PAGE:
Are you ready for the next ice storm?
If you had to go to an emergency shelter right now because of a natural or man-made disaster, where would you go? If you can’t answer this question, perhaps there’s more work to be done in preparing the region for the next perfect storm.
The December 2008 ice storm tested the emergency preparedness of our towns in the Monadnock region, our emergency services personnel, as well as each of us individually. The storm took down power lines, interrupted commerce, and left many of us without heat, hot water and the ability to communicate with others for as many 14 days, and even longer in some areas. Even town officials found it difficult, if not impossible in some cases, to communicate with each other as well as other parts of the state.
Some were forced to leave their homes in search of shelter, while others hunkered down by their woodstoves, waiting out the power outage and treating the event somewhat like an extended snow day. But each of us, not doubt, has a story or two to tell.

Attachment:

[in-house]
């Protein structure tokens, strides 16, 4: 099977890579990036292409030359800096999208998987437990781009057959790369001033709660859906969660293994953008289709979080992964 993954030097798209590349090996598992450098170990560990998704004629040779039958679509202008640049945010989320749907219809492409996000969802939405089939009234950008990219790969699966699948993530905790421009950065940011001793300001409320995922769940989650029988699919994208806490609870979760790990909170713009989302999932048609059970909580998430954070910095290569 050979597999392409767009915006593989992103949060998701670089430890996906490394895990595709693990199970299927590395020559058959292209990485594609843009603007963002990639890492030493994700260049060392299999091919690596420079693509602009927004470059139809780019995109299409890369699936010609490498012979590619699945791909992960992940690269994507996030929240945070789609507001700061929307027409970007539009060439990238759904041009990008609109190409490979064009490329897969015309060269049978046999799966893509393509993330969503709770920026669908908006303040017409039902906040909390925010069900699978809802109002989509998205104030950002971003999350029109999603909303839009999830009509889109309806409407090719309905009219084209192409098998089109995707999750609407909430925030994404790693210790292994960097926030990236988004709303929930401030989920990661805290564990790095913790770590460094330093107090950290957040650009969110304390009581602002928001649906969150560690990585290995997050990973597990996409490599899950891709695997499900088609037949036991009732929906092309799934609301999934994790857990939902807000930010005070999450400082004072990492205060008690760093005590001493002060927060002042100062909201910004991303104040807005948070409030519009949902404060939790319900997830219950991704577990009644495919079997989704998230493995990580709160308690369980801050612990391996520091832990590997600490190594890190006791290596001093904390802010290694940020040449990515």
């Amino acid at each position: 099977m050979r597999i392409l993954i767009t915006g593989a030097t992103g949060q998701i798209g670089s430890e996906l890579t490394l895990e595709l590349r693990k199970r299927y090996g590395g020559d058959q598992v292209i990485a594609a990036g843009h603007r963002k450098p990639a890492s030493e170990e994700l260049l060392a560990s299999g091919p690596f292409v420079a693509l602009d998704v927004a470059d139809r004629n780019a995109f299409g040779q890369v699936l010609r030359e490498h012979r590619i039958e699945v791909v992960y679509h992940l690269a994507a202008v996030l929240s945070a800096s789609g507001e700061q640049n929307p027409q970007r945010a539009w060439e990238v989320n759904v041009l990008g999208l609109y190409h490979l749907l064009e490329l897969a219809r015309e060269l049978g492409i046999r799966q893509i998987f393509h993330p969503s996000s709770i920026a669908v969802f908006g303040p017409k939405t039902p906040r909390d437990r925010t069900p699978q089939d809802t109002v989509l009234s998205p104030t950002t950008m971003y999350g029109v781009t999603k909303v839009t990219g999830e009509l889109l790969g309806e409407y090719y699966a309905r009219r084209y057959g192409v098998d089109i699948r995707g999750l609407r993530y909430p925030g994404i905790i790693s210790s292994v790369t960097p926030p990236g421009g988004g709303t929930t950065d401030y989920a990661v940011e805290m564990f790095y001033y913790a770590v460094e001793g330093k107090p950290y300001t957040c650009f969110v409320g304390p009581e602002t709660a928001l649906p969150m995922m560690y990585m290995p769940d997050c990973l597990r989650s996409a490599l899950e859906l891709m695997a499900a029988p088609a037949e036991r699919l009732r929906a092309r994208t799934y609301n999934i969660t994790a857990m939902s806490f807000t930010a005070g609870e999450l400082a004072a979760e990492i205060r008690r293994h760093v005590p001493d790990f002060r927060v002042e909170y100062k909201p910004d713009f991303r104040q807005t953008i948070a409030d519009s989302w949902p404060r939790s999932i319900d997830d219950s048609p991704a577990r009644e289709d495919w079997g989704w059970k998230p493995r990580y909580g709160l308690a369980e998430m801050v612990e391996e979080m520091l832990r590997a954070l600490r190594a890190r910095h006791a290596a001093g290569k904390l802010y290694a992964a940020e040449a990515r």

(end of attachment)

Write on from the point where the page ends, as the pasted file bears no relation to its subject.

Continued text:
Five years later, there have been improvements in communication systems and technology in our towns, but just how well are municipal officials and residents really communicating? That’s a question that still needs to be answered.
Many of our towns have implemented reverse-911 systems that allow officials to get the word out about disaster events and the steps being taken to rectify them. Plus, most of us have phones with texting and Internet capabilities, which means there’s access to the outside world, even when the power is out, just so long as the batteries are charged.
We may have the ability to better communicate in case of emergency, but it’s incumbent upon both emergency services personnel and residents to share preparedness plans ahead of time, too.
When residents are under-prepared to weather events, like long-term power outages and the like, it places an undue burden on firefighters, police and public works employees, as well as volunteer Red Cross workers. In some cases, the lack of communication about preparedness alone could put emergency workers in harm’s way.
This anniversary of the ice storm, we hope, will not only be an opportunity for a trip down memory lane, but also a reminder of our joint responsibilities when it comes to emergency readiness.
The American Red Cross offers tips about getting fit for disasters and weather events at www.redcross.org. Talking with your town’s emergency services personnel is a good idea, too.